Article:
Mexico is set to oppose United States President Donald Trump’s border wall on environmental grounds. But the debate will not begin until the wall’s construction is confirmed.
Environment and Natural Resources Secretary Rafael Pacchiano Alamán said this week it was clear that the project could cause considerable environmental damage.
Construction of eight prototypes for the border wall began September 26 in San Diego, California. Six contractors from across the U.S. were selected for the process, which is expected to take about 30 days.
Four of the prototypes are to be built out of concrete while other materials will be used for the other four. The walls are to range between 5.5 and 9 metres high and must succeed in one prevailing goal: “deter illegal crossings in the area in which they are constructed.”
Once built they will be tested by the Department of Homeland Security, which will pay between US $300,000 and $500,000 for each one.
Testing will be based on the walls’ capacity for “anti-scaling, anti-climbing, anti-digging and safety of border patrol agents,” said Tekae Michael of the U.S. Border Patrol.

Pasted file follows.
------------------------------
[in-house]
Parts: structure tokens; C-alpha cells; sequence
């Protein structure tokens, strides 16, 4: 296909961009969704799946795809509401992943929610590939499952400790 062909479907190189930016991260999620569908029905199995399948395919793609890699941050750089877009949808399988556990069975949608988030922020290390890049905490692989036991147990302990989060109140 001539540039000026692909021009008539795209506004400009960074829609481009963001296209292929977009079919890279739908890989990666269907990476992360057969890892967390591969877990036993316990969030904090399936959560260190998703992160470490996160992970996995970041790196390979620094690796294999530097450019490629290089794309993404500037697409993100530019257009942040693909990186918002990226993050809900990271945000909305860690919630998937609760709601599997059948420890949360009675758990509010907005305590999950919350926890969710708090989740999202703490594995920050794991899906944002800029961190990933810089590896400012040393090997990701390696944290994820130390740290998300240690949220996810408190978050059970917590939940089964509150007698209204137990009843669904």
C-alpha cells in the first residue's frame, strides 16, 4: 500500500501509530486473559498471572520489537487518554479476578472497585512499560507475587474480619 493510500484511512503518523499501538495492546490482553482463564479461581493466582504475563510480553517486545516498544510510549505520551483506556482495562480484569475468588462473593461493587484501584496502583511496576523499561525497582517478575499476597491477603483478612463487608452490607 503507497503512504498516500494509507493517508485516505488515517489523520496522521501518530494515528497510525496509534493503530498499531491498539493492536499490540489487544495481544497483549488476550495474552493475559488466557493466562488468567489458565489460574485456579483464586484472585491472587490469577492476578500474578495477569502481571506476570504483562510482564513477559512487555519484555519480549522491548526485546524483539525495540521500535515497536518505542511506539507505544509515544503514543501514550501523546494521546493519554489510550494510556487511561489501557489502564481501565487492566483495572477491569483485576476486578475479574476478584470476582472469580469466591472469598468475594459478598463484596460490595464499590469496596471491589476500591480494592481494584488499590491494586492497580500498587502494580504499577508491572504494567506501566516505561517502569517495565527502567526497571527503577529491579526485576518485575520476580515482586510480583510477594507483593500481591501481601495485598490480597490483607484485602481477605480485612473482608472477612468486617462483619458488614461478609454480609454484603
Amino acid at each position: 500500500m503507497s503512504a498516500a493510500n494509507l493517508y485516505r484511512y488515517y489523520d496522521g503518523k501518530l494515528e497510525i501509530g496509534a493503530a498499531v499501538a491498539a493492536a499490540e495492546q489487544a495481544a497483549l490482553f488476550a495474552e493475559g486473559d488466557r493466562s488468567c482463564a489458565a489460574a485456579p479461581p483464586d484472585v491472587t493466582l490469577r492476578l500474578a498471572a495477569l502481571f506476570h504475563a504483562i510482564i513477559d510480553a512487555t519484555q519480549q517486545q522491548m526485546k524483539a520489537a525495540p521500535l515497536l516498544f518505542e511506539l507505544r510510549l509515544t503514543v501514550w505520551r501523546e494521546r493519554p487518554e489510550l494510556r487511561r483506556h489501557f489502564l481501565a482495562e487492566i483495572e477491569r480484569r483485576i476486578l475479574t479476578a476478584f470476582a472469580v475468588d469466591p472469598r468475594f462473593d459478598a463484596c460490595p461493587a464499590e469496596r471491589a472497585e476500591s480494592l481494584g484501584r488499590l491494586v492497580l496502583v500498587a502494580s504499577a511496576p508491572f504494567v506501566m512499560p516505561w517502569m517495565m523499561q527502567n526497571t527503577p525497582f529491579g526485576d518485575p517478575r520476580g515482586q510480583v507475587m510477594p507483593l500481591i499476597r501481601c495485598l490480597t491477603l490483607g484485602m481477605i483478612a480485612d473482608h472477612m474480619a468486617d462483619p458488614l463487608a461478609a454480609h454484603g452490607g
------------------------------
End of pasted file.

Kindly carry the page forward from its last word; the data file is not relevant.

Several of the prototypes have been erected.
Mexico’s environment secretary said his department has the necessary environmental arguments against the project.
“We will first wait for it to become a reality, and there is still a lot yet to be done; we’ve got all the arguments ready concerning the effects it would have . . . .” said Pacchiano, observing there would be an environmental impact on about 1,000 kilometers of the border.
He also said there are international organizations that have been kept informed of the border wall and that they would collaborate with Mexico.
The wall was a major campaign promise for Trump, who has also insisted that Mexico will pay for it. Mexico has expressed its opposition to the project and rejected the notion that it would pay.
VIDEO: Border wall prototypes being erected on Sunday in California.